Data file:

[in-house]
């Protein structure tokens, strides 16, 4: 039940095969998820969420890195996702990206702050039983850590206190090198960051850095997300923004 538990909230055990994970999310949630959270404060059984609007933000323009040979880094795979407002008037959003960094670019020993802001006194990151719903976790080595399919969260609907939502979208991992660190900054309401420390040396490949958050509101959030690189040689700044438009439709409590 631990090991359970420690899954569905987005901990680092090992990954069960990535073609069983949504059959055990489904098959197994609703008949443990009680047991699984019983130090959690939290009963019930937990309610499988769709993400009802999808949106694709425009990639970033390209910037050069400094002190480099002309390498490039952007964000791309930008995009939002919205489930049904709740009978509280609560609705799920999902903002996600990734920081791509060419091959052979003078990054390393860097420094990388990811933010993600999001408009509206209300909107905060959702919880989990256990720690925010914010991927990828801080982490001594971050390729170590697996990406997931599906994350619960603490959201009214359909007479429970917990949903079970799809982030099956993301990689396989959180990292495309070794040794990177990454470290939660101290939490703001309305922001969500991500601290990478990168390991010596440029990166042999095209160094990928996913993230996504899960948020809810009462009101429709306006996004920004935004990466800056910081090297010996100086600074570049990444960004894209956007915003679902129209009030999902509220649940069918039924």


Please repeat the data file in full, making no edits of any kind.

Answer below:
[in-house]
């Protein structure tokens, strides 16, 4: 039940095969998820969420890195996702990206702050039983850590206190090198960051850095997300923004 538990909230055990994970999310949630959270404060059984609007933000323009040979880094795979407002008037959003960094670019020993802001006194990151719903976790080595399919969260609907939502979208991992660190900054309401420390040396490949958050509101959030690189040689700044438009439709409590 631990090991359970420690899954569905987005901990680092090992990954069960990535073609069983949504059959055990489904098959197994609703008949443990009680047991699984019983130090959690939290009963019930937990309610499988769709993400009802999808949106694709425009990639970033390209910037050069400094002190480099002309390498490039952007964000791309930008995009939002919205489930049904709740009978509280609560609705799920999902903002996600990734920081791509060419091959052979003078990054390393860097420094990388990811933010993600999001408009509206209300909107905060959702919880989990256990720690925010914010991927990828801080982490001594971050390729170590697996990406997931599906994350619960603490959201009214359909007479429970917990949903079970799809982030099956993301990689396989959180990292495309070794040794990177990454470290939660101290939490703001309305922001969500991500601290990478990168390991010596440029990166042999095209160094990928996913993230996504899960948020809810009462009101429709306006996004920004935004990466800056910081090297010996100086600074570049990444960004894209956007915003679902129209009030999902509220649940069918039924």